I remember it well. I was returning from a ski trip with a friend and we stopped at a hotel in Tucumcari, New Mexico. We knew the war was coming, but I still remember watching the beginning with great trepidation.
I opposed that war very much. When I knew we were going in, I hoped for the best that we would actually have success. I pointed out to SOF (who was even more against the war) that we had a chance in Iraq to build something positive, given their history of institutions.
It wasn't long after when we found out--at least those of us paying attention--that the argument for the war had changed from WMD to exporting Democracy. We learned there were no WMD, and that Colin Powell's speech at the UN was based on falsehoods fed to him by the war hawks in the admin. (Powell's own biography revealed later that Cheney and others worked very hard to keep Powell in the dark. After all, the last thing Cheney wanted was a thoughtful soldier looking at the big picture.)
Bush and Cheney still insist that they were right. Interesting, btw, that Bush's speechwriter, David Frum--he of "axis of evil" fame--even admits now that the war was more about oil and American Exceptionalism than anything related to our national security. But even his mea culpa glosses over key information and perpetuates misinformation, as Greenwald notes here.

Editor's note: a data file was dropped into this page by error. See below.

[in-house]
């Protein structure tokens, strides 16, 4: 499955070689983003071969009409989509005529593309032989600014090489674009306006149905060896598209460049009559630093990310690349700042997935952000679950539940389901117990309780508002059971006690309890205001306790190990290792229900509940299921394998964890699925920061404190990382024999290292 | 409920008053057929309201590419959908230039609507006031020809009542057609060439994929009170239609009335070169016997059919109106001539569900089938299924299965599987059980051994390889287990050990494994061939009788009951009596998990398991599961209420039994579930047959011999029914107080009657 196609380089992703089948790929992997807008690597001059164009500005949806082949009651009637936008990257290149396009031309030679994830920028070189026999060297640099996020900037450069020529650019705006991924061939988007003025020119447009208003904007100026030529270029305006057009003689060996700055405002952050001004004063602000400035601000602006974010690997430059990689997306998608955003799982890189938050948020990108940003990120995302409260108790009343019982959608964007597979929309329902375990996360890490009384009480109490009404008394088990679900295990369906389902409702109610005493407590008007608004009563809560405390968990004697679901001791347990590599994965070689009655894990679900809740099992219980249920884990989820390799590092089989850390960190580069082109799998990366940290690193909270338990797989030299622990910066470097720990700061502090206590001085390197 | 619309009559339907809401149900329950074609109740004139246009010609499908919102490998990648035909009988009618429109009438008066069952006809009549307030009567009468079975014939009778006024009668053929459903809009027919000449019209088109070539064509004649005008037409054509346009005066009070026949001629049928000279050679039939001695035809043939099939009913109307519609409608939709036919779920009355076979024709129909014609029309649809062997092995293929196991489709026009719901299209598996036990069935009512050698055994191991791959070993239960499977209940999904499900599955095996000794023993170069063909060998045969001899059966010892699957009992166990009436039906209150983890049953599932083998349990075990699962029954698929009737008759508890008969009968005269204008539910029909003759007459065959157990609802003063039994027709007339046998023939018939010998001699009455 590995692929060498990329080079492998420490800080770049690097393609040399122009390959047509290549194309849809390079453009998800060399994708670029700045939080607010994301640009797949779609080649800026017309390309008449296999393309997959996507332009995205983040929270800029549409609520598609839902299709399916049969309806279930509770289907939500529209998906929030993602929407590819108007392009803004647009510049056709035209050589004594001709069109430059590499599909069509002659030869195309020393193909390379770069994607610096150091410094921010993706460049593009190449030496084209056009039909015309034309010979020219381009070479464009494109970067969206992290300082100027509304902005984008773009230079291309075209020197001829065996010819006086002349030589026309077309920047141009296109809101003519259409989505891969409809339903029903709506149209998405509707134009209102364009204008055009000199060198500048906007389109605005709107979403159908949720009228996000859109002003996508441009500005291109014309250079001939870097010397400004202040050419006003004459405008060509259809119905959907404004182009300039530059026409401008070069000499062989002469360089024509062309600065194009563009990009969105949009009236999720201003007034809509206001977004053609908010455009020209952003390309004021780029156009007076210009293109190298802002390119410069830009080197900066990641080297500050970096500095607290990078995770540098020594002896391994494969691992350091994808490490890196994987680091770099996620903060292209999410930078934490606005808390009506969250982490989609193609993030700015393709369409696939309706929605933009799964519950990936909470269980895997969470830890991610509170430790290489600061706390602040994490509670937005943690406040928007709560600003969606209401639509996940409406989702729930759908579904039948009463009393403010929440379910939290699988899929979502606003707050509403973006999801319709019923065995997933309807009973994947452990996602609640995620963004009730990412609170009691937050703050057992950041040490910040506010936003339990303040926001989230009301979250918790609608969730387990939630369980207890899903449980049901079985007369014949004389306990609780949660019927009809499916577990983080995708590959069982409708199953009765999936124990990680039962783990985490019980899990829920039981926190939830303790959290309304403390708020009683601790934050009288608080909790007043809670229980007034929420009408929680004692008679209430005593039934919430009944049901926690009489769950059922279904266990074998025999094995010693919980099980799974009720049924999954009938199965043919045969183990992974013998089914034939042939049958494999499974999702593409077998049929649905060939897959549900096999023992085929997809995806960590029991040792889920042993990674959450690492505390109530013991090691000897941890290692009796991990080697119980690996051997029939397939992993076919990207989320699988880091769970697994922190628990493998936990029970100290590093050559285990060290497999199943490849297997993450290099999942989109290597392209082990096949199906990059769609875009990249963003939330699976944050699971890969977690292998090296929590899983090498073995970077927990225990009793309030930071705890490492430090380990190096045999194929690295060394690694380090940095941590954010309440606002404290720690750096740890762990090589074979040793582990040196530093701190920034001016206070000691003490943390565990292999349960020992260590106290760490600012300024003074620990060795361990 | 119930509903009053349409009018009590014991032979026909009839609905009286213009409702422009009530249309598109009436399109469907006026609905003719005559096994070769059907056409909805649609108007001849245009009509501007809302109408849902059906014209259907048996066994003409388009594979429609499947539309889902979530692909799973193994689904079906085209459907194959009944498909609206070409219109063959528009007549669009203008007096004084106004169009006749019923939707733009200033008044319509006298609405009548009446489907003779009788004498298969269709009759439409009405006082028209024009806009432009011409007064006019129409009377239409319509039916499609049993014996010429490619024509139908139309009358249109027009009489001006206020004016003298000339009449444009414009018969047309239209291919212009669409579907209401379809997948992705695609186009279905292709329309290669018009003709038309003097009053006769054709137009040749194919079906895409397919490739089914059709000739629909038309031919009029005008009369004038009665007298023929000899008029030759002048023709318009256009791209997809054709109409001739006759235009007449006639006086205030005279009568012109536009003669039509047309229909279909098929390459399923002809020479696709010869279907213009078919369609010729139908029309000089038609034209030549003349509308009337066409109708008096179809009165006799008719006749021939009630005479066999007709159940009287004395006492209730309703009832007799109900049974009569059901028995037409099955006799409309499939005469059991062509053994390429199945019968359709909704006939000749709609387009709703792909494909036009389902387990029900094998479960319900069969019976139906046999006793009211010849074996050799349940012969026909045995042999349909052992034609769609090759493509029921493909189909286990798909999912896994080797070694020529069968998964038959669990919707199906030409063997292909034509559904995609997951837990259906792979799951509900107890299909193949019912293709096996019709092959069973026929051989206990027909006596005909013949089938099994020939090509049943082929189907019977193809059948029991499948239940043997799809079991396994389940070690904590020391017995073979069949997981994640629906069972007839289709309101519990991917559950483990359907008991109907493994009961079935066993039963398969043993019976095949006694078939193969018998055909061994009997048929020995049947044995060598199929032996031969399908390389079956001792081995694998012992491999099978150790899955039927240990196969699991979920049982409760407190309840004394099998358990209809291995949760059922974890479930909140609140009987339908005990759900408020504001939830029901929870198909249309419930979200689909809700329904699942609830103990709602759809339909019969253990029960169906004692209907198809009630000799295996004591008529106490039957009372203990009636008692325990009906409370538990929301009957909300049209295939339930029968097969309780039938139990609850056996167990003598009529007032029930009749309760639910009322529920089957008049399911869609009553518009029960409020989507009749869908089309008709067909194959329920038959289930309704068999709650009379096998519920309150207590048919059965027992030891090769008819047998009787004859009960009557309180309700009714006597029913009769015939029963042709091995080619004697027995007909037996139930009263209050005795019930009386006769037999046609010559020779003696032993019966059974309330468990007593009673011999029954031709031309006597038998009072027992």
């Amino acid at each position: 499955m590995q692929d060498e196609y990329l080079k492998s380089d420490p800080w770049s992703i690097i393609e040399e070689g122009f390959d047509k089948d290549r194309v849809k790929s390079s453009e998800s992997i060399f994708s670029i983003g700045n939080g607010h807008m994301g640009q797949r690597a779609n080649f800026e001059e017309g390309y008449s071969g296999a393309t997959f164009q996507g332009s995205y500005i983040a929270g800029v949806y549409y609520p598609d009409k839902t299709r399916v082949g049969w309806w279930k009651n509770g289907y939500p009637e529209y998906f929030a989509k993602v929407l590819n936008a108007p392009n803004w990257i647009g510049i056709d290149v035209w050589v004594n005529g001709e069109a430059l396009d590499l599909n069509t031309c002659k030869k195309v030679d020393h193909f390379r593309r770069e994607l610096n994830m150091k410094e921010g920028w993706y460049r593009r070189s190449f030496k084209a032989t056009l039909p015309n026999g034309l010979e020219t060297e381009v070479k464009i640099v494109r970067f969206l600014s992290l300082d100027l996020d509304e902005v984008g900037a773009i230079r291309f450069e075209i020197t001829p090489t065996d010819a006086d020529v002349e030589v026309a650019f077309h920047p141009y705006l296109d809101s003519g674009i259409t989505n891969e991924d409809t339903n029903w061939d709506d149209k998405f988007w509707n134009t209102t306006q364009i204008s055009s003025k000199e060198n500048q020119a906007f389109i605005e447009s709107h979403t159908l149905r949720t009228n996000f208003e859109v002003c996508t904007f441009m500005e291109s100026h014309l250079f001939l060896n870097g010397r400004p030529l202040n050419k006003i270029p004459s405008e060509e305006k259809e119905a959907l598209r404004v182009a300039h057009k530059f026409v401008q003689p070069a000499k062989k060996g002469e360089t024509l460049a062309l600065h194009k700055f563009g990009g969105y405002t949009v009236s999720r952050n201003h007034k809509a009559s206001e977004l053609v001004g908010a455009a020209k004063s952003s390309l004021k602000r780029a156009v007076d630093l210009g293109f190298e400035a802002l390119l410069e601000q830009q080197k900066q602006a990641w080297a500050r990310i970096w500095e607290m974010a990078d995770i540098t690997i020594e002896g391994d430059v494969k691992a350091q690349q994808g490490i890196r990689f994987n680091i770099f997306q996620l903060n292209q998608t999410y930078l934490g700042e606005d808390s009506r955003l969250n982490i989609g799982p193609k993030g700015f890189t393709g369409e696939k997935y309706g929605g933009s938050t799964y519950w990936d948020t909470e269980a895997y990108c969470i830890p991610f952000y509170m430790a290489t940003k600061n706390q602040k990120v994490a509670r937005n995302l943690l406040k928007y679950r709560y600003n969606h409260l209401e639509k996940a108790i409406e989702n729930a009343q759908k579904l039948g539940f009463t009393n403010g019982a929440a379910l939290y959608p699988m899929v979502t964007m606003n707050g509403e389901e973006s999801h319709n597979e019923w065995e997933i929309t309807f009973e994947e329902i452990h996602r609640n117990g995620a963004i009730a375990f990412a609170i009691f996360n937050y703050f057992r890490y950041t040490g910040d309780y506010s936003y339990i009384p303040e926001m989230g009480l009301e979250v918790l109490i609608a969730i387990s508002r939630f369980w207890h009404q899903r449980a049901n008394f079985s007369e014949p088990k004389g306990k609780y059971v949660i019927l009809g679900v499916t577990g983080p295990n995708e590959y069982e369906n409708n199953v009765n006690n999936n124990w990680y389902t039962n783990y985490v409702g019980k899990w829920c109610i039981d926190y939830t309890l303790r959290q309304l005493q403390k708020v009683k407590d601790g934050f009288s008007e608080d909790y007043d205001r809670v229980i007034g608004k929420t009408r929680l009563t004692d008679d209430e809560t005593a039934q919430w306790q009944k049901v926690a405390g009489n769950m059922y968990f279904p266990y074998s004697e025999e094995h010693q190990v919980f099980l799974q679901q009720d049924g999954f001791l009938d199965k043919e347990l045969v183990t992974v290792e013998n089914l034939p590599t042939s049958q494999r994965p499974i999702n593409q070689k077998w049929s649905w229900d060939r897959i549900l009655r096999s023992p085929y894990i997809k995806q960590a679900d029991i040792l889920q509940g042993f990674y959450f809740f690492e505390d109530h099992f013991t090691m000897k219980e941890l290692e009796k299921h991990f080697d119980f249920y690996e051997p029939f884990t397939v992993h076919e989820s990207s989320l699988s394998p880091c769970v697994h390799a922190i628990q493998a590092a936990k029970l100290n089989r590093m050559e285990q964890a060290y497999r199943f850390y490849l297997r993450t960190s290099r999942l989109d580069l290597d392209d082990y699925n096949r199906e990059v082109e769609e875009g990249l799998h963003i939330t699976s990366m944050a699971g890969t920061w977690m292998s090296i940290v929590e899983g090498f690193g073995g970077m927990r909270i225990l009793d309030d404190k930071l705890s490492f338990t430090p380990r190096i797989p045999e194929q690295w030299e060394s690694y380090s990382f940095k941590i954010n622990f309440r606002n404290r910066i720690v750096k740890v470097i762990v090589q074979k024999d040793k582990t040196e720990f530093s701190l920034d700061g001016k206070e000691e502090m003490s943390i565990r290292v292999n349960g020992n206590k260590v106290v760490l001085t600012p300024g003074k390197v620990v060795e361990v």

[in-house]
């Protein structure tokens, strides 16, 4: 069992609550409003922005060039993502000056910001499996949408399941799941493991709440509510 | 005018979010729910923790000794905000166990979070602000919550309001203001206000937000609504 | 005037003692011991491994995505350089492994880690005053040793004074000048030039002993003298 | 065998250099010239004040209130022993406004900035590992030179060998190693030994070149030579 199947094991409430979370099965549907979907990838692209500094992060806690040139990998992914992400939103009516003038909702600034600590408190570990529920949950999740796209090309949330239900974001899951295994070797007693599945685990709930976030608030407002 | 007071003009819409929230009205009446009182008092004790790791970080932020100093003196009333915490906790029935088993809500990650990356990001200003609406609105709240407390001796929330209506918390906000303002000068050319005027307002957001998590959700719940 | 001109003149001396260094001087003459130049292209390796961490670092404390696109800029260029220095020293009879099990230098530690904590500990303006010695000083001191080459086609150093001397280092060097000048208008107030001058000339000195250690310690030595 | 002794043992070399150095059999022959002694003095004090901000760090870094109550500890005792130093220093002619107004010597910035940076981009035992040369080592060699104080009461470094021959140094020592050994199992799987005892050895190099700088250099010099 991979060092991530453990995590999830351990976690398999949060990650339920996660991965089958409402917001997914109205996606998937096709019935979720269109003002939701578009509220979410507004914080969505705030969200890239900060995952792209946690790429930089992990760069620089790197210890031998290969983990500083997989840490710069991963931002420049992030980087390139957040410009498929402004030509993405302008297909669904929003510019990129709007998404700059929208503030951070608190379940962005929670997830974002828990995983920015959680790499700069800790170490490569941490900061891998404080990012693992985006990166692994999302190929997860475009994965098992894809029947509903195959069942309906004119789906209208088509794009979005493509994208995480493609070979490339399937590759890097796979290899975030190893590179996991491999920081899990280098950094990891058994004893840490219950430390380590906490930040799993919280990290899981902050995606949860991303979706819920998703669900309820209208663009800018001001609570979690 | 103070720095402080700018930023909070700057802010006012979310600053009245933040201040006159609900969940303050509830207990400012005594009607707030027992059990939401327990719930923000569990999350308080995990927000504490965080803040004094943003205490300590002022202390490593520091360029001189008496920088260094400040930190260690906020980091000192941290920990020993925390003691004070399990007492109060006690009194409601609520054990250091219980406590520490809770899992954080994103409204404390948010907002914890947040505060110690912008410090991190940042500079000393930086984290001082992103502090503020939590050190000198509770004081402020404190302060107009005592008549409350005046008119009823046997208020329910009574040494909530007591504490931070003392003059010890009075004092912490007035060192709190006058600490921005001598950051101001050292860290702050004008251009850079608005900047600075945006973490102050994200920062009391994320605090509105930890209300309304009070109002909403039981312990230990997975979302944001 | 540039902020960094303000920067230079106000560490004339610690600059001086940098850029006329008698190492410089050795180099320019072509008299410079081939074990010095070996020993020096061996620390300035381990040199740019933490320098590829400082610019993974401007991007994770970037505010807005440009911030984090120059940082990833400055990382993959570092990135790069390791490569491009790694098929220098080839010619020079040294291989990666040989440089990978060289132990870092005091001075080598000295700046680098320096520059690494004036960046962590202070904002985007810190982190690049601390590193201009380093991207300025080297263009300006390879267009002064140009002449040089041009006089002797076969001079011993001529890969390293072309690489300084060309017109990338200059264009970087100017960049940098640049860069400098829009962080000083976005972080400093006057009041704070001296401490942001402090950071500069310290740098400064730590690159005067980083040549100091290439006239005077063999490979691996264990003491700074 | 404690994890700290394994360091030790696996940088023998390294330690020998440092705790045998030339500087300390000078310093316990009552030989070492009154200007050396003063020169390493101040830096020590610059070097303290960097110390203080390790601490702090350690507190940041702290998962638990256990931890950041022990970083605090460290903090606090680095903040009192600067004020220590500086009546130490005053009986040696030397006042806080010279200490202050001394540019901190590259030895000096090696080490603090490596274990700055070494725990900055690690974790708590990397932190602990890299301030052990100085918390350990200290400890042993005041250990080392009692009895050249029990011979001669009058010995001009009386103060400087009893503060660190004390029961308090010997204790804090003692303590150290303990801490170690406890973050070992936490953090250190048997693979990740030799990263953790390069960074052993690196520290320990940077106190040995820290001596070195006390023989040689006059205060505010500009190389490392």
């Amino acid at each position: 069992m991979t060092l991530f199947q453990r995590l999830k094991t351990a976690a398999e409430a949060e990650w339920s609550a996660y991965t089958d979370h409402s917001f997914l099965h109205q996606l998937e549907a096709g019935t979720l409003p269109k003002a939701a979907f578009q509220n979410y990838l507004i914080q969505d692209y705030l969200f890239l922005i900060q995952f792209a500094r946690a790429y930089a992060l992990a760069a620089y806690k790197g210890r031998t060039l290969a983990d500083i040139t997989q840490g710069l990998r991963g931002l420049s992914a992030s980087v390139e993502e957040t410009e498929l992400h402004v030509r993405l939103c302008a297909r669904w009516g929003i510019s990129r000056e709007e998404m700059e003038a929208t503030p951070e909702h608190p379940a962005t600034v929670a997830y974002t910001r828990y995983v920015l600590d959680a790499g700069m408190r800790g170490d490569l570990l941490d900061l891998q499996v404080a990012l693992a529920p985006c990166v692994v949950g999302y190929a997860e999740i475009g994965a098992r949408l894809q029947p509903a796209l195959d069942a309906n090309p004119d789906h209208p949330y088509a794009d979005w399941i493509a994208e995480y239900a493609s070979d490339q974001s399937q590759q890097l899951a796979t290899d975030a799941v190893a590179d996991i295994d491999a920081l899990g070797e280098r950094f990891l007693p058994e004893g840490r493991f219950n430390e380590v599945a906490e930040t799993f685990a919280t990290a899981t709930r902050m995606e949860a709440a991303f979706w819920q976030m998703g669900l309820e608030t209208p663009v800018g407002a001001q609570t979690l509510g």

For me, I have to say that this war has changed me in ways that I never anticipated. Not only did we watch our government lie about this war at a brazen level, but we learned soon that that same government, led by a man who claimed, of course, to hold Jesus close to his heart and to speak to God on a daily basis--create one of the largest torture regimes since the Soviet Union.
Of course, for me, the biggest disillusionment has come from the church that raised me and taught me my morals. Not only did they cheer the war, but they also defended, ignored, or openly supported the torture regime. Since then, I have seen nothing from the vast bulk of them to suggest any more introspection than Bush and Cheney themselves. Those Republicans who defended this war never lost support from their base. Of course, as we see this week, the only thing that can really lose support from the uninformed base is to support gay marriage. That's right. You can defend torture all you want and the conservative base will vote for you. But defend gay rights?
Over that last ten years, I have discovered that I am far more informed than most of my conservative friends. Not all, of course, and certainly there are uninformed liberal voters as well. But I have been rather stunned by the lack of information in many of my conservative friends. Most of them didn't know about torture at any detailed level, and most of them have no idea what their party actually does. They only know what it supposedly stands for.
Conservatives could gain some ground back by really assessing their actions and votes over the last ten years. Some have. I know a small group who supported Bush in 2000 but turned away as they realized the party was rotten to the core. The others just ignore the past, or so it seems. I doubt very much they will reassess. As my former therapist said, "the best predictor of future behavior is the past. That being said, people can change, but only through hard work."